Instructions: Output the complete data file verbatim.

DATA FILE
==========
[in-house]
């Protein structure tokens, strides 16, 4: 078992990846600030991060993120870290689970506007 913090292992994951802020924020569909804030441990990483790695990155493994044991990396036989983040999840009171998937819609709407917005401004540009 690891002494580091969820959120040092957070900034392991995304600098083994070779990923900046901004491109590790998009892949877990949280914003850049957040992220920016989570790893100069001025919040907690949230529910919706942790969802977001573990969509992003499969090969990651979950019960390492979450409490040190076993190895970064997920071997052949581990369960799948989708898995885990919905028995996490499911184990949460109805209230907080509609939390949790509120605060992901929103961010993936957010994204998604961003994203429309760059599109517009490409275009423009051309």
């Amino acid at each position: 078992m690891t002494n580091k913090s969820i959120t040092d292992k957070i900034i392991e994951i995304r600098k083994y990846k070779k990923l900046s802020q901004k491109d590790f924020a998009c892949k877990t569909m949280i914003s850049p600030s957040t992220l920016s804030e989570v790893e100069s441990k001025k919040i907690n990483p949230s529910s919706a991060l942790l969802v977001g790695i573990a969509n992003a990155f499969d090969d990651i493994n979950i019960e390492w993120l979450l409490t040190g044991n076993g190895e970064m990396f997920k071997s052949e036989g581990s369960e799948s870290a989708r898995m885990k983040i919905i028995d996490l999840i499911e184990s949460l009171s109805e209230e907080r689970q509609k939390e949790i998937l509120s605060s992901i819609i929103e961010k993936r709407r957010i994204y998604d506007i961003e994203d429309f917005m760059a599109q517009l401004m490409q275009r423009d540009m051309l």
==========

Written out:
[in-house]
């Protein structure tokens, strides 16, 4: 078992990846600030991060993120870290689970506007 913090292992994951802020924020569909804030441990990483790695990155493994044991990396036989983040999840009171998937819609709407917005401004540009 690891002494580091969820959120040092957070900034392991995304600098083994070779990923900046901004491109590790998009892949877990949280914003850049957040992220920016989570790893100069001025919040907690949230529910919706942790969802977001573990969509992003499969090969990651979950019960390492979450409490040190076993190895970064997920071997052949581990369960799948989708898995885990919905028995996490499911184990949460109805209230907080509609939390949790509120605060992901929103961010993936957010994204998604961003994203429309760059599109517009490409275009423009051309």
């Amino acid at each position: 078992m690891t002494n580091k913090s969820i959120t040092d292992k957070i900034i392991e994951i995304r600098k083994y990846k070779k990923l900046s802020q901004k491109d590790f924020a998009c892949k877990t569909m949280i914003s850049p600030s957040t992220l920016s804030e989570v790893e100069s441990k001025k919040i907690n990483p949230s529910s919706a991060l942790l969802v977001g790695i573990a969509n992003a990155f499969d090969d990651i493994n979950i019960e390492w993120l979450l409490t040190g044991n076993g190895e970064m990396f997920k071997s052949e036989g581990s369960e799948s870290a989708r898995m885990k983040i919905i028995d996490l999840i499911e184990s949460l009171s109805e209230e907080r689970q509609k939390e949790i998937l509120s605060s992901i819609i929103e961010k993936r709407r957010i994204y998604d506007i961003e994203d429309f917005m760059a599109q517009l401004m490409q275009r423009d540009m051309l």